Title: When Hitler Stole Pink Rabbit
Author: Judith Kerr
Genre: Historical/ Children’s/Semi-autobiographical
Opening line: ‘…Anna was walking home from school with Elsbeth, a girl in her class …’
Blurb: Anna is not sure who Hitler is, but she sees his face on posters all over Berlin. Then one morning, Anna and her brother awake to find her father gone! Her mother explains that their father has had to leave and soon they will secretly join him. Anna just doesn’t understand. Why do their parents keep insisting that Germany is no longer safe for Jews like them? Because of Hitler, Anna must leave everything behind.
My Thoughts: WHEN HITLER STOLE PINK RABBIT is semi-autobiographical as it is based on the true life story of author Judith Kerr. Her family fled Germany just before Hitler came to power because her father was a well-known writer, and had been openly criticizing the Nazis. Anna is 9 when the story opens and she first learns she is a Jew. She hadn’t realised she was one as her family didn’t follow any of the customs or worship as Jews. One day her father disappears he has been told he is a wanted man by the Nazi’s and if they come to power he will be in big trouble. Not long after the family also sneak out of Germany as they are worried their passports will be taken. Not wishing to arouse suspicion all they can take is one small bag each – Pink Rabbit is left behind as Anna thinks they are coming back. Just after they arrive in Switzerland to join Anna’s father Hitler wins the election and now has supreme power in Germany.
WHEN HITLER STOLE PINK RABBIT is written from a child’s point of view, so innocently we see how a once well-off family finds themselves to be now poor and struggling to make ends meet. This loss of income results in Anna’s practical mother learning to cook and sew, which is contrasted by her impractical father who didn’t understand that his children were growing and needed new clothes. Downsizing their rent and increasing her father’s employment prospects by moving from Switzerland to Paris and then on to London was another adjustment the family needed to do. As an adult reading between the lines I could see how the rise to power of one small angry man could affect millions of lives across Europe, and the impact on the family of being in extreme danger from the Nazi’s and then having no money for food or heating would really have been – rather than the adventure that Anna thought she was on. Overall it is very well written, the right voice for the age of the narrator, funny even in parts with some bad events alluded to rather than in your face.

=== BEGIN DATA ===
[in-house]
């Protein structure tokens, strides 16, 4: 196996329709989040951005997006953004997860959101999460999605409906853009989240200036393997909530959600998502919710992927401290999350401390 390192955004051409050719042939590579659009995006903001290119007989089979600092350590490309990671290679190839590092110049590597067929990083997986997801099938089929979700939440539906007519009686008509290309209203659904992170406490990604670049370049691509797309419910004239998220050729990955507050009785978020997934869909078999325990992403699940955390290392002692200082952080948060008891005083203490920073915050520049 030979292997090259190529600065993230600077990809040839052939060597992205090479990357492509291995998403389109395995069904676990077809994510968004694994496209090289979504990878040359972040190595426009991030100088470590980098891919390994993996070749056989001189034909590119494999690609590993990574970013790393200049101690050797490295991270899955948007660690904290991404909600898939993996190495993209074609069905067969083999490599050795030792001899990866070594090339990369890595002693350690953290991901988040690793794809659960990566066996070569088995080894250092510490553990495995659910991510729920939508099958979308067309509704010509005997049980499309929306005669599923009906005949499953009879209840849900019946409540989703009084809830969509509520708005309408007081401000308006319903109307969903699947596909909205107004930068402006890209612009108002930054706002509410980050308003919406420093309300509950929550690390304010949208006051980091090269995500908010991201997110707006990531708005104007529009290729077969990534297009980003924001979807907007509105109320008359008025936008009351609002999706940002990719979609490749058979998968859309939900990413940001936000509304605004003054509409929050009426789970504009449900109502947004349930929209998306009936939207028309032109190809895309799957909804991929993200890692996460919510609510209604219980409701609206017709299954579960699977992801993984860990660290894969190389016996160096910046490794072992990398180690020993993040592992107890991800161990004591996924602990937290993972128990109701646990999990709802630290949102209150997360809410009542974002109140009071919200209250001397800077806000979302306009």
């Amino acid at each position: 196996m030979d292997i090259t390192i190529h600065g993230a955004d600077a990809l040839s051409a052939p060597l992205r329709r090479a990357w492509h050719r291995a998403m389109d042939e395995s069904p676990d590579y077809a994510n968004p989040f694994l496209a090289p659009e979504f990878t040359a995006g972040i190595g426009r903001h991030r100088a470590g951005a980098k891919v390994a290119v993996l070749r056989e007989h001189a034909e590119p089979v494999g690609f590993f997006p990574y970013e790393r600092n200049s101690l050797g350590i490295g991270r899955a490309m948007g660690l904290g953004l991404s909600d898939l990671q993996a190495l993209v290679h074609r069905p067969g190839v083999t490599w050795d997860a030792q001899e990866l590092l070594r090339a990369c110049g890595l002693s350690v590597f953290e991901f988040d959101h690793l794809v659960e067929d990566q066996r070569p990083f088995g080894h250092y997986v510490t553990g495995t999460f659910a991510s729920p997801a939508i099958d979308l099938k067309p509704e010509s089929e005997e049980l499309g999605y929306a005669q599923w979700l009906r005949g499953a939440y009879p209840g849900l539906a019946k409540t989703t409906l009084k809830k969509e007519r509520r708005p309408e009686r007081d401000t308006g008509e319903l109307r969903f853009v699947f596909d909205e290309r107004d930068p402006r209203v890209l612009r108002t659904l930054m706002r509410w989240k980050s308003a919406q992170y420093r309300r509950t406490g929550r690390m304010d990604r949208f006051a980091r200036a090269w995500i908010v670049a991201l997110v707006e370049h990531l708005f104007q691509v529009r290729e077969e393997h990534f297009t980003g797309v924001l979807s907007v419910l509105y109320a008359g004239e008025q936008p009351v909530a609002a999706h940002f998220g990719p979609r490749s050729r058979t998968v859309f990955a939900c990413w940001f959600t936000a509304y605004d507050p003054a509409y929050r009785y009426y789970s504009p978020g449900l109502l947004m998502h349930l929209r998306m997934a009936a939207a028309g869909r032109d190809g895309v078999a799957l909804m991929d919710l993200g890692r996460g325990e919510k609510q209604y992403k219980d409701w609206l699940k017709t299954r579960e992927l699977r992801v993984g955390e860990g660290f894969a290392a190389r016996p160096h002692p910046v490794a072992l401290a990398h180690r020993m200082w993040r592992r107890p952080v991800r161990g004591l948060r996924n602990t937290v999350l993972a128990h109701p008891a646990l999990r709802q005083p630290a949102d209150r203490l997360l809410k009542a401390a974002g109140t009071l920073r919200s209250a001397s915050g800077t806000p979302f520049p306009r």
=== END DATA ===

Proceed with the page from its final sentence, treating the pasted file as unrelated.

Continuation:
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B – Great. I really enjoyed reading it and it is a book I will be recommending to all my friends who like this genre.